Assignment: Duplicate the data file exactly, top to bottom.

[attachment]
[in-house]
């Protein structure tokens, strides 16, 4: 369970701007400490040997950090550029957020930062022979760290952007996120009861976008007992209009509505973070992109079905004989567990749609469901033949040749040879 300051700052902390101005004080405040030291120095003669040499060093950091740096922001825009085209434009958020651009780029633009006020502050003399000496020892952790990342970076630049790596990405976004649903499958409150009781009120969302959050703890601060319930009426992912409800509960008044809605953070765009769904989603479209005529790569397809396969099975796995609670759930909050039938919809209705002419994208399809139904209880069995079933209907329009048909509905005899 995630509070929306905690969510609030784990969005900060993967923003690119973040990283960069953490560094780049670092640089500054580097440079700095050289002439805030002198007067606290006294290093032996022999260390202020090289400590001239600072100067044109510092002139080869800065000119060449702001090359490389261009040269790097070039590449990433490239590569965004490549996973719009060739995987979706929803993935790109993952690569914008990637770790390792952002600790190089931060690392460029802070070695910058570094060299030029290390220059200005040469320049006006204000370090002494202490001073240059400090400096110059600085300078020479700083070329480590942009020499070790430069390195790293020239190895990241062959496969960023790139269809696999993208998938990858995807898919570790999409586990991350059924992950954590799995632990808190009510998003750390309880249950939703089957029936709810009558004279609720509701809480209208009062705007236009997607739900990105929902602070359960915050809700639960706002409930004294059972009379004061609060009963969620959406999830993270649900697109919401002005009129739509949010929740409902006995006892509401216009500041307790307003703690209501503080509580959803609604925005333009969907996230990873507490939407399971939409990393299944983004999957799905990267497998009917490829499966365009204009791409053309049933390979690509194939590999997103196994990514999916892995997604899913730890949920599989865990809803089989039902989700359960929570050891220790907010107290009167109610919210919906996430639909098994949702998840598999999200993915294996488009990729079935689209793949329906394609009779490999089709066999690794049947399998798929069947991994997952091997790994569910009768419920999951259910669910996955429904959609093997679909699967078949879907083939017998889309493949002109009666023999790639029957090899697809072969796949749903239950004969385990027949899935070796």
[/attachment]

[in-house]
């Protein structure tokens, strides 16, 4: 369970701007400490040997950090550029957020930062022979760290952007996120009861976008007992209009509505973070992109079905004989567990749609469901033949040749040879 300051700052902390101005004080405040030291120095003669040499060093950091740096922001825009085209434009958020651009780029633009006020502050003399000496020892952790990342970076630049790596990405976004649903499958409150009781009120969302959050703890601060319930009426992912409800509960008044809605953070765009769904989603479209005529790569397809396969099975796995609670759930909050039938919809209705002419994208399809139904209880069995079933209907329009048909509905005899 995630509070929306905690969510609030784990969005900060993967923003690119973040990283960069953490560094780049670092640089500054580097440079700095050289002439805030002198007067606290006294290093032996022999260390202020090289400590001239600072100067044109510092002139080869800065000119060449702001090359490389261009040269790097070039590449990433490239590569965004490549996973719009060739995987979706929803993935790109993952690569914008990637770790390792952002600790190089931060690392460029802070070695910058570094060299030029290390220059200005040469320049006006204000370090002494202490001073240059400090400096110059600085300078020479700083070329480590942009020499070790430069390195790293020239190895990241062959496969960023790139269809696999993208998938990858995807898919570790999409586990991350059924992950954590799995632990808190009510998003750390309880249950939703089957029936709810009558004279609720509701809480209208009062705007236009997607739900990105929902602070359960915050809700639960706002409930004294059972009379004061609060009963969620959406999830993270649900697109919401002005009129739509949010929740409902006995006892509401216009500041307790307003703690209501503080509580959803609604925005333009969907996230990873507490939407399971939409990393299944983004999957799905990267497998009917490829499966365009204009791409053309049933390979690509194939590999997103196994990514999916892995997604899913730890949920599989865990809803089989039902989700359960929570050891220790907010107290009167109610919210919906996430639909098994949702998840598999999200993915294996488009990729079935689209793949329906394609009779490999089709066999690794049947399998798929069947991994997952091997790994569910009768419920999951259910669910996955429904959609093997679909699967078949879907083939017998889309493949002109009666023999790639029957090899697809072969796949749903239950004969385990027949899935070796």